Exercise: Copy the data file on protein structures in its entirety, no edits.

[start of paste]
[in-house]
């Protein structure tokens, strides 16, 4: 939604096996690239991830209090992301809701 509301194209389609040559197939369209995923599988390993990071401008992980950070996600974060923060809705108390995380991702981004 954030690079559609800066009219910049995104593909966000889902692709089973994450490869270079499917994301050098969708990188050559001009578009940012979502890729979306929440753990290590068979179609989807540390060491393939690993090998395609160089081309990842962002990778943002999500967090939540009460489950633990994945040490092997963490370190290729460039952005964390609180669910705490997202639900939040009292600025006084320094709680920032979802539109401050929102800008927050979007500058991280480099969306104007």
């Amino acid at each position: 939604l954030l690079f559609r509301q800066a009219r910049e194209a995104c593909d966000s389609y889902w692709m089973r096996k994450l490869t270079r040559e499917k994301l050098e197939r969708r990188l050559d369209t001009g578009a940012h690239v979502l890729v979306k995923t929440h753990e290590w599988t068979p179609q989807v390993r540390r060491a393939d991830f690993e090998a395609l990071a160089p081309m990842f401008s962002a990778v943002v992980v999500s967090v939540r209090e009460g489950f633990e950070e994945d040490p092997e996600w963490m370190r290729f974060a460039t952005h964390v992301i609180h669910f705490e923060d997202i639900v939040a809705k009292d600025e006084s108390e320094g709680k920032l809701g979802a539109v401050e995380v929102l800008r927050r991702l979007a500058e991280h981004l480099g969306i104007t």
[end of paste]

[in-house]
């Protein structure tokens, strides 16, 4: 939604096996690239991830209090992301809701 509301194209389609040559197939369209995923599988390993990071401008992980950070996600974060923060809705108390995380991702981004 954030690079559609800066009219910049995104593909966000889902692709089973994450490869270079499917994301050098969708990188050559001009578009940012979502890729979306929440753990290590068979179609989807540390060491393939690993090998395609160089081309990842962002990778943002999500967090939540009460489950633990994945040490092997963490370190290729460039952005964390609180669910705490997202639900939040009292600025006084320094709680920032979802539109401050929102800008927050979007500058991280480099969306104007």
């Amino acid at each position: 939604l954030l690079f559609r509301q800066a009219r910049e194209a995104c593909d966000s389609y889902w692709m089973r096996k994450l490869t270079r040559e499917k994301l050098e197939r969708r990188l050559d369209t001009g578009a940012h690239v979502l890729v979306k995923t929440h753990e290590w599988t068979p179609q989807v390993r540390r060491a393939d991830f690993e090998a395609l990071a160089p081309m990842f401008s962002a990778v943002v992980v999500s967090v939540r209090e009460g489950f633990e950070e994945d040490p092997e996600w963490m370190r290729f974060a460039t952005h964390v992301i609180h669910f705490e923060d997202i639900v939040a809705k009292d600025e006084s108390e320094g709680k920032l809701g979802a539109v401050e995380v929102l800008r927050r991702l979007a500058e991280h981004l480099g969306i104007t």